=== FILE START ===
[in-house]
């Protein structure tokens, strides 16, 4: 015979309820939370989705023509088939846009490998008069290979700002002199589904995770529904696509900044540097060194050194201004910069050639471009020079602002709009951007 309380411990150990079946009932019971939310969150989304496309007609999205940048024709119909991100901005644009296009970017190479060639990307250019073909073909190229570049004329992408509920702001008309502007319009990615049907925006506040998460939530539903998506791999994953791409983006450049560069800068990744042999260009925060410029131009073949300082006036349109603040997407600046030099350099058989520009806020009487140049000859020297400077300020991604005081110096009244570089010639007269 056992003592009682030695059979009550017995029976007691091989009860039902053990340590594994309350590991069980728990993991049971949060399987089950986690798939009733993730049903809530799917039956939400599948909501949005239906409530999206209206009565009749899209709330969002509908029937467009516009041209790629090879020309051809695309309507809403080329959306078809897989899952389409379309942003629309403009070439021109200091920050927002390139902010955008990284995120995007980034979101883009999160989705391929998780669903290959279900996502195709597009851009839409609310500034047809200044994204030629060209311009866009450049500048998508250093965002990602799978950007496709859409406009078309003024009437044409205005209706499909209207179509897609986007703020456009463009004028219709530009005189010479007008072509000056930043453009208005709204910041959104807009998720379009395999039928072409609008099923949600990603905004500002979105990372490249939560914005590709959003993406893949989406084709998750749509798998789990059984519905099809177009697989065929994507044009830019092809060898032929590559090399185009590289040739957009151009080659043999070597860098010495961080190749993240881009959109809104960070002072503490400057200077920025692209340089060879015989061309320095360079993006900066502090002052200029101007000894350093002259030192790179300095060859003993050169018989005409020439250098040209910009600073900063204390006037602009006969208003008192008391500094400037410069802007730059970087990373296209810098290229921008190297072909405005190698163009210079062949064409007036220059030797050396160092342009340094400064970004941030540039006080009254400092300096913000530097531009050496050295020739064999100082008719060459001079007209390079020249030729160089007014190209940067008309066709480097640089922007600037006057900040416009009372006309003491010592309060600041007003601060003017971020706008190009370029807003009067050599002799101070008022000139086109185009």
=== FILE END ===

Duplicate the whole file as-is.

[in-house]
């Protein structure tokens, strides 16, 4: 015979309820939370989705023509088939846009490998008069290979700002002199589904995770529904696509900044540097060194050194201004910069050639471009020079602002709009951007 309380411990150990079946009932019971939310969150989304496309007609999205940048024709119909991100901005644009296009970017190479060639990307250019073909073909190229570049004329992408509920702001008309502007319009990615049907925006506040998460939530539903998506791999994953791409983006450049560069800068990744042999260009925060410029131009073949300082006036349109603040997407600046030099350099058989520009806020009487140049000859020297400077300020991604005081110096009244570089010639007269 056992003592009682030695059979009550017995029976007691091989009860039902053990340590594994309350590991069980728990993991049971949060399987089950986690798939009733993730049903809530799917039956939400599948909501949005239906409530999206209206009565009749899209709330969002509908029937467009516009041209790629090879020309051809695309309507809403080329959306078809897989899952389409379309942003629309403009070439021109200091920050927002390139902010955008990284995120995007980034979101883009999160989705391929998780669903290959279900996502195709597009851009839409609310500034047809200044994204030629060209311009866009450049500048998508250093965002990602799978950007496709859409406009078309003024009437044409205005209706499909209207179509897609986007703020456009463009004028219709530009005189010479007008072509000056930043453009208005709204910041959104807009998720379009395999039928072409609008099923949600990603905004500002979105990372490249939560914005590709959003993406893949989406084709998750749509798998789990059984519905099809177009697989065929994507044009830019092809060898032929590559090399185009590289040739957009151009080659043999070597860098010495961080190749993240881009959109809104960070002072503490400057200077920025692209340089060879015989061309320095360079993006900066502090002052200029101007000894350093002259030192790179300095060859003993050169018989005409020439250098040209910009600073900063204390006037602009006969208003008192008391500094400037410069802007730059970087990373296209810098290229921008190297072909405005190698163009210079062949064409007036220059030797050396160092342009340094400064970004941030540039006080009254400092300096913000530097531009050496050295020739064999100082008719060459001079007209390079020249030729160089007014190209940067008309066709480097640089922007600037006057900040416009009372006309003491010592309060600041007003601060003017971020706008190009370029807003009067050599002799101070008022000139086109185009």